While grid electricity prices have increased by an average of 2% every year since 2006, solar cost has been reduced by an average of 10% a year. As a result, by 2021, nearly 100 million Americans will be able to use solar energy without subsidies, at less than grid prices. For this to happen, we must rethink electricity policy and plan ahead.Grid parity does not only mean that solar will become affordable to many, but also that Americans will transform from energy consumers into producers, and will give them a stake in electricity production and energy policy. Each house with a solar rooftop has (on average) two voters who will strongly support smart solar policies. And when half of Americans can install solar for less than the cost of grid electricity, it makes a majority that favors local ownership of localized energy production long before solar power becomes a significant portion of total electric generation.[/caption]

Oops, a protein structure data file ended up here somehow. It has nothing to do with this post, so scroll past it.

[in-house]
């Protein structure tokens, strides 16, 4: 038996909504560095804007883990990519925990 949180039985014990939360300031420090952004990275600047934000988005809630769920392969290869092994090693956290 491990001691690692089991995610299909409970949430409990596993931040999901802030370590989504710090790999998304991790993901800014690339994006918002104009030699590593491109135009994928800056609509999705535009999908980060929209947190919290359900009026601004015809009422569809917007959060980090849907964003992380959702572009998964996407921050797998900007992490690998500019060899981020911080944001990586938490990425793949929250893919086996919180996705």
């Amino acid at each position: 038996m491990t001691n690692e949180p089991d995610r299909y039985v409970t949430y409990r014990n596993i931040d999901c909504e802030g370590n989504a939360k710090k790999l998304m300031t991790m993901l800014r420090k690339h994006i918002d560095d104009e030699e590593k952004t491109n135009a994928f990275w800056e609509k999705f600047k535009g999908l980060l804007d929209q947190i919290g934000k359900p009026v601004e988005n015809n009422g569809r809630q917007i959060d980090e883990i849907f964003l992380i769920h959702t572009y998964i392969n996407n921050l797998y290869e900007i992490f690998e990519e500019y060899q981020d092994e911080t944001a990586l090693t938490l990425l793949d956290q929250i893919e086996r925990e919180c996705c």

A major technical roadblock to realizing the full potential of solar grid parity is the so-called 15% rule, a common state regulation that limits the amount of solar on a utility's distribution grid to 15% of the peak demand. However, recent research shows that the 15% rule is too conservative, and that there are minimal impacts when distributed solar supplies 25% or more of the power to the local electricity grid.
The best transition policy may be a feed-in tariff, as is used in solar-leading countries like Germany.